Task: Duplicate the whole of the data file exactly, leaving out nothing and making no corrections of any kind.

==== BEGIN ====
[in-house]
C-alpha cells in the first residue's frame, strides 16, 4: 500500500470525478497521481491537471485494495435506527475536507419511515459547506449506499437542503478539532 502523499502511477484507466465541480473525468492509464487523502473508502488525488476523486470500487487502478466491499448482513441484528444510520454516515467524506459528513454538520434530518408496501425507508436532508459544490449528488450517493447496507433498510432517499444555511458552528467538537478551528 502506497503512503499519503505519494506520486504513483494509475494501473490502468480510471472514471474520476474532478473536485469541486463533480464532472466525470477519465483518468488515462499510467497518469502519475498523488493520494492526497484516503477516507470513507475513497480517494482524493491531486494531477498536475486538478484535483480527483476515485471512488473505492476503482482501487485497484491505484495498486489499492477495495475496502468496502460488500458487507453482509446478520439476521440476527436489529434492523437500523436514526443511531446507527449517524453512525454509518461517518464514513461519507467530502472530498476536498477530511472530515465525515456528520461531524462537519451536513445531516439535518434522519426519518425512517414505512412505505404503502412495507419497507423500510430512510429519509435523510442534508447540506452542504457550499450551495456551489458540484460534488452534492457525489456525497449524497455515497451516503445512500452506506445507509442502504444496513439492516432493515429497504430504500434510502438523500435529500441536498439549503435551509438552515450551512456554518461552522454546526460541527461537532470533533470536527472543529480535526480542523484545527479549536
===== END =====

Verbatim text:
[in-house]
C-alpha cells in the first residue's frame, strides 16, 4: 500500500470525478497521481491537471485494495435506527475536507419511515459547506449506499437542503478539532 502523499502511477484507466465541480473525468492509464487523502473508502488525488476523486470500487487502478466491499448482513441484528444510520454516515467524506459528513454538520434530518408496501425507508436532508459544490449528488450517493447496507433498510432517499444555511458552528467538537478551528 502506497503512503499519503505519494506520486504513483494509475494501473490502468480510471472514471474520476474532478473536485469541486463533480464532472466525470477519465483518468488515462499510467497518469502519475498523488493520494492526497484516503477516507470513507475513497480517494482524493491531486494531477498536475486538478484535483480527483476515485471512488473505492476503482482501487485497484491505484495498486489499492477495495475496502468496502460488500458487507453482509446478520439476521440476527436489529434492523437500523436514526443511531446507527449517524453512525454509518461517518464514513461519507467530502472530498476536498477530511472530515465525515456528520461531524462537519451536513445531516439535518434522519426519518425512517414505512412505505404503502412495507419497507423500510430512510429519509435523510442534508447540506452542504457550499450551495456551489458540484460534488452534492457525489456525497449524497455515497451516503445512500452506506445507509442502504444496513439492516432493515429497504430504500434510502438523500435529500441536498439549503435551509438552515450551512456554518461552522454546526460541527461537532470533533470536527472543529480535526480542523484545527479549536